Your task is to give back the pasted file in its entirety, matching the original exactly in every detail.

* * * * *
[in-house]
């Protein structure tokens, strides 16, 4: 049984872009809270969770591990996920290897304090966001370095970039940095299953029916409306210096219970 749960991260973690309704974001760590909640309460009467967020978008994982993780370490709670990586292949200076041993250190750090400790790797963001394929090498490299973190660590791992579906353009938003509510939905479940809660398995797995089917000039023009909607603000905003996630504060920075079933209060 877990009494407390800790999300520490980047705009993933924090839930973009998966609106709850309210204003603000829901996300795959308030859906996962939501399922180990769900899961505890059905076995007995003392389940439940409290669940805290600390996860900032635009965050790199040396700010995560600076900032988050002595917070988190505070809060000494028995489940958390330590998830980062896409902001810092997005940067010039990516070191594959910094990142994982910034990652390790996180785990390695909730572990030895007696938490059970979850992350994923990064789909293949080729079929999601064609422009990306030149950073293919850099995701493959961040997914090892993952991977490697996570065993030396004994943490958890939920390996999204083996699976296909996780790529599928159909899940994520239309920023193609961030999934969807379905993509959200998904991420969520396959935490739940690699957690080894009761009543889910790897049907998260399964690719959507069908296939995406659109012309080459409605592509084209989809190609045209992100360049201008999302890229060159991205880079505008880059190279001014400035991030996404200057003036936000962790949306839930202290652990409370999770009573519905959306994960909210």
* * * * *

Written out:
[in-house]
């Protein structure tokens, strides 16, 4: 049984872009809270969770591990996920290897304090966001370095970039940095299953029916409306210096219970 749960991260973690309704974001760590909640309460009467967020978008994982993780370490709670990586292949200076041993250190750090400790790797963001394929090498490299973190660590791992579906353009938003509510939905479940809660398995797995089917000039023009909607603000905003996630504060920075079933209060 877990009494407390800790999300520490980047705009993933924090839930973009998966609106709850309210204003603000829901996300795959308030859906996962939501399922180990769900899961505890059905076995007995003392389940439940409290669940805290600390996860900032635009965050790199040396700010995560600076900032988050002595917070988190505070809060000494028995489940958390330590998830980062896409902001810092997005940067010039990516070191594959910094990142994982910034990652390790996180785990390695909730572990030895007696938490059970979850992350994923990064789909293949080729079929999601064609422009990306030149950073293919850099995701493959961040997914090892993952991977490697996570065993030396004994943490958890939920390996999204083996699976296909996780790529599928159909899940994520239309920023193609961030999934969807379905993509959200998904991420969520396959935490739940690699957690080894009761009543889910790897049907998260399964690719959507069908296939995406659109012309080459409605592509084209989809190609045209992100360049201008999302890229060159991205880079505008880059190279001014400035991030996404200057003036936000962790949306839930202290652990409370999770009573519905959306994960909210």